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Sequences

Main Concept

In mathematics, a sequence is a list of numbers written in a specific order. Sequences can be either finite, meaning they contain a finite number of terms, or infinite, meaning they continue indefinitely. There are many ways to define a sequence.

 

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Using words — In this case, each term of the sequence shares a particular characteristic or quality that can be described using regular language. Some examples of this type of sequence include: the prime numbers {2, 3, 5, 7, 11...}, the eban numbers (the natural numbers whose English names do not contain the letter E) {2, 4, 6, 30, 32...}, and the number of letters in the English names of the natural numbers {3, 3, 5, 4, 4, 3...}.

 

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Using a closed (explicit) formula  In this case, each term of the sequence is the value of a specific function evaluated at n, that term's index or position in the sequence, and so we can write an = fn, where n belongs to some subset of the natural numbers. Some examples of this type of sequence include:

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The arithmetic sequence  an = a1 + n1d where a1 is the first term and d is the common difference between each of the terms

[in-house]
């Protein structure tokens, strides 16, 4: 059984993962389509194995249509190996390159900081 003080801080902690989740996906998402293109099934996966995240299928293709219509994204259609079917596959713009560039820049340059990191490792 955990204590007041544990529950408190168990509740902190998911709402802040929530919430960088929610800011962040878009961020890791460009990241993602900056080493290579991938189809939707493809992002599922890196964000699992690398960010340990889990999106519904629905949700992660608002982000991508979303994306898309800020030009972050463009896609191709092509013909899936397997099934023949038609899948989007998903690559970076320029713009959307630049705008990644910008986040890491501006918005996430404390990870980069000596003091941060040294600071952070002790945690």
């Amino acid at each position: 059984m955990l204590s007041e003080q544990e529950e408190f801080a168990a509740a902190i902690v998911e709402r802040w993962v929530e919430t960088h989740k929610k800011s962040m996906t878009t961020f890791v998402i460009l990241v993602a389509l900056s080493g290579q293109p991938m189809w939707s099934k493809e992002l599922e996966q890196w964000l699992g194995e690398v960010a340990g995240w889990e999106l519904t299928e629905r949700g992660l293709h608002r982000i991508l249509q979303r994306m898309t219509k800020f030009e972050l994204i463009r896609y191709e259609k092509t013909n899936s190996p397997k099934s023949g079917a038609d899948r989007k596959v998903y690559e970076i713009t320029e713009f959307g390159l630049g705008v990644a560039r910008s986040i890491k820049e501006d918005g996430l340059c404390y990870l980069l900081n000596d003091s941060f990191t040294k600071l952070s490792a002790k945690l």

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The geometric sequence  an = arn1 where a is the initial value and r is the common ratio

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The Harmonic sequence  an = 1n

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Using recursion  In this case, each consecutive term of the sequence is constructed using the preceding terms, with enough initial conditions provided to apply this rule to specify the first recursive term. Some examples of this type of sequence include:

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The arithmetic sequence  an = an1+d

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The geometric sequence  an = an1r 

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The Fibonacci sequence an = an1 + an2 with a0 = 0 and a1 = 1


A sequence is said to converge if there is a limit L such that the terms (the an's) become arbitrarily close to L as the number of terms, N, grows very large.

So, a convergent sequence has a numeric limit as n approaches infinity: limnan = L. If a sequence does not converge, it is said to diverge.

If the an's get arbitrarily large as n approaches infinity, we write limnan = , and we can say that the sequence {an} diverges or converges to infinity.

If the an's get arbitrarily large and negative as n approaches infinity, we write limnan = , and we can say that the sequence {an} diverges or converges to negative infinity.

Select a closed formula for a sequence from the drop-down menu below or type your own formula into the text box and click "Enter" to see a plot of the first N terms of the sequence. Use the slider to adjust the number of terms that are plotted. Select the check box to find out if this sequence converges or diverges.

an


 

Plot the sequence for n = 1 ..

 

 

 

 

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